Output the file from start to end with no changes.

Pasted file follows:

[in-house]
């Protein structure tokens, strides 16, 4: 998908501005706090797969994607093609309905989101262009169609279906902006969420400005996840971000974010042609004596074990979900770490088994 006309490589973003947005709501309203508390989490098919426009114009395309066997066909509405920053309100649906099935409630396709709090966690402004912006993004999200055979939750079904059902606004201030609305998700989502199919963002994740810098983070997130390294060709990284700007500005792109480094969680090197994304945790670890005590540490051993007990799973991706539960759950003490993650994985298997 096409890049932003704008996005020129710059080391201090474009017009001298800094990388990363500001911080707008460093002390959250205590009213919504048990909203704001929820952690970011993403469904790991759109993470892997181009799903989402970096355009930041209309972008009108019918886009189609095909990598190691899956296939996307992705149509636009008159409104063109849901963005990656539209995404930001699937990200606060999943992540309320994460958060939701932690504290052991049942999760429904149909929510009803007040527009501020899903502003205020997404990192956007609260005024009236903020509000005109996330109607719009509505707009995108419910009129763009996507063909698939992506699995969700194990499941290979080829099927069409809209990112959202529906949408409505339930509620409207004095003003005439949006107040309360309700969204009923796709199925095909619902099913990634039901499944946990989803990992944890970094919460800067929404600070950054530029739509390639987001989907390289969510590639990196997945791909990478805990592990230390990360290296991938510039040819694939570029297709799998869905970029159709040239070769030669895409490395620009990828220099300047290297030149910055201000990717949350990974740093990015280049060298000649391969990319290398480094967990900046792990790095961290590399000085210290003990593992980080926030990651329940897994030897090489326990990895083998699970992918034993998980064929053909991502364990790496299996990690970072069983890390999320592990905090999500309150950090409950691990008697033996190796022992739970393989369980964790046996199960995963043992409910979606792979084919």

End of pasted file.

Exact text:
[in-house]
């Protein structure tokens, strides 16, 4: 998908501005706090797969994607093609309905989101262009169609279906902006969420400005996840971000974010042609004596074990979900770490088994 006309490589973003947005709501309203508390989490098919426009114009395309066997066909509405920053309100649906099935409630396709709090966690402004912006993004999200055979939750079904059902606004201030609305998700989502199919963002994740810098983070997130390294060709990284700007500005792109480094969680090197994304945790670890005590540490051993007990799973991706539960759950003490993650994985298997 096409890049932003704008996005020129710059080391201090474009017009001298800094990388990363500001911080707008460093002390959250205590009213919504048990909203704001929820952690970011993403469904790991759109993470892997181009799903989402970096355009930041209309972008009108019918886009189609095909990598190691899956296939996307992705149509636009008159409104063109849901963005990656539209995404930001699937990200606060999943992540309320994460958060939701932690504290052991049942999760429904149909929510009803007040527009501020899903502003205020997404990192956007609260005024009236903020509000005109996330109607719009509505707009995108419910009129763009996507063909698939992506699995969700194990499941290979080829099927069409809209990112959202529906949408409505339930509620409207004095003003005439949006107040309360309700969204009923796709199925095909619902099913990634039901499944946990989803990992944890970094919460800067929404600070950054530029739509390639987001989907390289969510590639990196997945791909990478805990592990230390990360290296991938510039040819694939570029297709799998869905970029159709040239070769030669895409490395620009990828220099300047290297030149910055201000990717949350990974740093990015280049060298000649391969990319290398480094967990900046792990790095961290590399000085210290003990593992980080926030990651329940897994030897090489326990990895083998699970992918034993998980064929053909991502364990790496299996990690970072069983890390999320592990905090999500309150950090409950691990008697033996190796022992739970393989369980964790046996199960995963043992409910979606792979084919």